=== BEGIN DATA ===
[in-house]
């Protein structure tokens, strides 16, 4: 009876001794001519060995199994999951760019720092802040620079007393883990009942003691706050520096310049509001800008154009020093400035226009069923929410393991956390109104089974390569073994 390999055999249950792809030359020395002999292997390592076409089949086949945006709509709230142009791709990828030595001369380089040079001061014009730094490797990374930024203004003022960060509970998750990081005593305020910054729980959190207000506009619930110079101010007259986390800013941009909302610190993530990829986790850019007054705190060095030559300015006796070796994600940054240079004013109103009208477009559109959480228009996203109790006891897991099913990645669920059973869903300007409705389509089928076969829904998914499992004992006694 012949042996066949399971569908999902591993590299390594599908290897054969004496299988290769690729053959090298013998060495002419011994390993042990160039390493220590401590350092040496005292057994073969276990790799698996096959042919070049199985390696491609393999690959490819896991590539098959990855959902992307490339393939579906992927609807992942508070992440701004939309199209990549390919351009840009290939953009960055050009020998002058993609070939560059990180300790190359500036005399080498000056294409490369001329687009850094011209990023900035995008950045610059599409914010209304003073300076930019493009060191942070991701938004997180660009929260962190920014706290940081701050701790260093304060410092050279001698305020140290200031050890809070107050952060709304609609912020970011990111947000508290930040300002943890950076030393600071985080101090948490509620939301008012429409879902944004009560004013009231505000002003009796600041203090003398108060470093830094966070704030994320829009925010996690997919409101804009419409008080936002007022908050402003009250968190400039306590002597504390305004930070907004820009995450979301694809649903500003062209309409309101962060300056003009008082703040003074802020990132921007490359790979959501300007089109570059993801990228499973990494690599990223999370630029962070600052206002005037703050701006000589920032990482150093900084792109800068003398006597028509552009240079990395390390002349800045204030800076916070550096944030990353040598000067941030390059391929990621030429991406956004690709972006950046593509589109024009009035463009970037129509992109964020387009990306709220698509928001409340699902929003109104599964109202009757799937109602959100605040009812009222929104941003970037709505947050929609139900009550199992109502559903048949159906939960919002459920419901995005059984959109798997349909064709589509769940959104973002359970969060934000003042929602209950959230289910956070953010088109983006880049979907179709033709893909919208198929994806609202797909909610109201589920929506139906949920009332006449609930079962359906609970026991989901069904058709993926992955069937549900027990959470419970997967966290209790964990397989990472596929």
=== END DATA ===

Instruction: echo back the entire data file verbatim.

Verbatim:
[in-house]
């Protein structure tokens, strides 16, 4: 009876001794001519060995199994999951760019720092802040620079007393883990009942003691706050520096310049509001800008154009020093400035226009069923929410393991956390109104089974390569073994 390999055999249950792809030359020395002999292997390592076409089949086949945006709509709230142009791709990828030595001369380089040079001061014009730094490797990374930024203004003022960060509970998750990081005593305020910054729980959190207000506009619930110079101010007259986390800013941009909302610190993530990829986790850019007054705190060095030559300015006796070796994600940054240079004013109103009208477009559109959480228009996203109790006891897991099913990645669920059973869903300007409705389509089928076969829904998914499992004992006694 012949042996066949399971569908999902591993590299390594599908290897054969004496299988290769690729053959090298013998060495002419011994390993042990160039390493220590401590350092040496005292057994073969276990790799698996096959042919070049199985390696491609393999690959490819896991590539098959990855959902992307490339393939579906992927609807992942508070992440701004939309199209990549390919351009840009290939953009960055050009020998002058993609070939560059990180300790190359500036005399080498000056294409490369001329687009850094011209990023900035995008950045610059599409914010209304003073300076930019493009060191942070991701938004997180660009929260962190920014706290940081701050701790260093304060410092050279001698305020140290200031050890809070107050952060709304609609912020970011990111947000508290930040300002943890950076030393600071985080101090948490509620939301008012429409879902944004009560004013009231505000002003009796600041203090003398108060470093830094966070704030994320829009925010996690997919409101804009419409008080936002007022908050402003009250968190400039306590002597504390305004930070907004820009995450979301694809649903500003062209309409309101962060300056003009008082703040003074802020990132921007490359790979959501300007089109570059993801990228499973990494690599990223999370630029962070600052206002005037703050701006000589920032990482150093900084792109800068003398006597028509552009240079990395390390002349800045204030800076916070550096944030990353040598000067941030390059391929990621030429991406956004690709972006950046593509589109024009009035463009970037129509992109964020387009990306709220698509928001409340699902929003109104599964109202009757799937109602959100605040009812009222929104941003970037709505947050929609139900009550199992109502559903048949159906939960919002459920419901995005059984959109798997349909064709589509769940959104973002359970969060934000003042929602209950959230289910956070953010088109983006880049979907179709033709893909919208198929994806609202797909909610109201589920929506139906949920009332006449609930079962359906609970026991989901069904058709993926992955069937549900027990959470419970997967966290209790964990397989990472596929």